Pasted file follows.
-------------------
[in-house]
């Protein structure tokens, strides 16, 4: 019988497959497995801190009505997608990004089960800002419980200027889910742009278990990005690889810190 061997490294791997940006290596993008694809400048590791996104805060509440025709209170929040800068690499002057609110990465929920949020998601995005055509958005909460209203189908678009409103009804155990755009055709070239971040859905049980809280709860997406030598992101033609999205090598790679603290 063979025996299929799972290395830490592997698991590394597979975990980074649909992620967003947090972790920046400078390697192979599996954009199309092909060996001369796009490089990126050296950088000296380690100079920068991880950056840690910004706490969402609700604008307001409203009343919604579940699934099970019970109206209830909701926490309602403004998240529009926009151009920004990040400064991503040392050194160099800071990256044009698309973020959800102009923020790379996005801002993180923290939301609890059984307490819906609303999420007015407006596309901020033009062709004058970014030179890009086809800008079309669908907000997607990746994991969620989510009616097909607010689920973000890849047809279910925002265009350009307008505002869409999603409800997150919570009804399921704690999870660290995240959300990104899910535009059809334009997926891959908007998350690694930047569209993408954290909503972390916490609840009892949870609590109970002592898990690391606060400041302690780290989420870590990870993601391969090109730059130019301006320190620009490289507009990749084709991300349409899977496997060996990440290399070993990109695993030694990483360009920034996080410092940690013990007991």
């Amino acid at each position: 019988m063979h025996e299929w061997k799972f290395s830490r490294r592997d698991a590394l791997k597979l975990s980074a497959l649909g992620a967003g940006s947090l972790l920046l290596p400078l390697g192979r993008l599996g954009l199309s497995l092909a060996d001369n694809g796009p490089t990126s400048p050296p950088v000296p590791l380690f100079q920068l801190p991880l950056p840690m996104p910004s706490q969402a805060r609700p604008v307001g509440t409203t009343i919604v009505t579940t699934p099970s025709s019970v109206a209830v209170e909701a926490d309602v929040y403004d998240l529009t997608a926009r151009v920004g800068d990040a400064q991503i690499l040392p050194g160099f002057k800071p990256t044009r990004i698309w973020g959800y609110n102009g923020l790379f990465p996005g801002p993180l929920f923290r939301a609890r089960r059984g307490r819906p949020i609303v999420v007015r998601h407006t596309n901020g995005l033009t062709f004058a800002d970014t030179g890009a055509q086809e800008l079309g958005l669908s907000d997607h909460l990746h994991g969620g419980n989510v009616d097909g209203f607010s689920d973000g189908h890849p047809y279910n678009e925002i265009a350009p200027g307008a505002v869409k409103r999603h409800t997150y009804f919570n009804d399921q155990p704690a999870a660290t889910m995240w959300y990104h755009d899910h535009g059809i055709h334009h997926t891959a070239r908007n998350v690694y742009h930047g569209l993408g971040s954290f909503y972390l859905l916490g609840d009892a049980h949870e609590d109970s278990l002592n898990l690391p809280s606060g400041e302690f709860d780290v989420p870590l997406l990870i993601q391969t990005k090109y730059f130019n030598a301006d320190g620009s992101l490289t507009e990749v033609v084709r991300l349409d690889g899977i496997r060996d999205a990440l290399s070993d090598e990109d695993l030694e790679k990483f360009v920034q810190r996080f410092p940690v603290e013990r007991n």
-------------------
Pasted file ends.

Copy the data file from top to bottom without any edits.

[in-house]
């Protein structure tokens, strides 16, 4: 019988497959497995801190009505997608990004089960800002419980200027889910742009278990990005690889810190 061997490294791997940006290596993008694809400048590791996104805060509440025709209170929040800068690499002057609110990465929920949020998601995005055509958005909460209203189908678009409103009804155990755009055709070239971040859905049980809280709860997406030598992101033609999205090598790679603290 063979025996299929799972290395830490592997698991590394597979975990980074649909992620967003947090972790920046400078390697192979599996954009199309092909060996001369796009490089990126050296950088000296380690100079920068991880950056840690910004706490969402609700604008307001409203009343919604579940699934099970019970109206209830909701926490309602403004998240529009926009151009920004990040400064991503040392050194160099800071990256044009698309973020959800102009923020790379996005801002993180923290939301609890059984307490819906609303999420007015407006596309901020033009062709004058970014030179890009086809800008079309669908907000997607990746994991969620989510009616097909607010689920973000890849047809279910925002265009350009307008505002869409999603409800997150919570009804399921704690999870660290995240959300990104899910535009059809334009997926891959908007998350690694930047569209993408954290909503972390916490609840009892949870609590109970002592898990690391606060400041302690780290989420870590990870993601391969090109730059130019301006320190620009490289507009990749084709991300349409899977496997060996990440290399070993990109695993030694990483360009920034996080410092940690013990007991």
């Amino acid at each position: 019988m063979h025996e299929w061997k799972f290395s830490r490294r592997d698991a590394l791997k597979l975990s980074a497959l649909g992620a967003g940006s947090l972790l920046l290596p400078l390697g192979r993008l599996g954009l199309s497995l092909a060996d001369n694809g796009p490089t990126s400048p050296p950088v000296p590791l380690f100079q920068l801190p991880l950056p840690m996104p910004s706490q969402a805060r609700p604008v307001g509440t409203t009343i919604v009505t579940t699934p099970s025709s019970v109206a209830v209170e909701a926490d309602v929040y403004d998240l529009t997608a926009r151009v920004g800068d990040a400064q991503i690499l040392p050194g160099f002057k800071p990256t044009r990004i698309w973020g959800y609110n102009g923020l790379f990465p996005g801002p993180l929920f923290r939301a609890r089960r059984g307490r819906p949020i609303v999420v007015r998601h407006t596309n901020g995005l033009t062709f004058a800002d970014t030179g890009a055509q086809e800008l079309g958005l669908s907000d997607h909460l990746h994991g969620g419980n989510v009616d097909g209203f607010s689920d973000g189908h890849p047809y279910n678009e925002i265009a350009p200027g307008a505002v869409k409103r999603h409800t997150y009804f919570n009804d399921q155990p704690a999870a660290t889910m995240w959300y990104h755009d899910h535009g059809i055709h334009h997926t891959a070239r908007n998350v690694y742009h930047g569209l993408g971040s954290f909503y972390l859905l916490g609840d009892a049980h949870e609590d109970s278990l002592n898990l690391p809280s606060g400041e302690f709860d780290v989420p870590l997406l990870i993601q391969t990005k090109y730059f130019n030598a301006d320190g620009s992101l490289t507009e990749v033609v084709r991300l349409d690889g899977i496997r060996d999205a990440l290399s070993d090598e990109d695993l030694e790679k990483f360009v920034q810190r996080f410092p940690v603290e013990r007991n």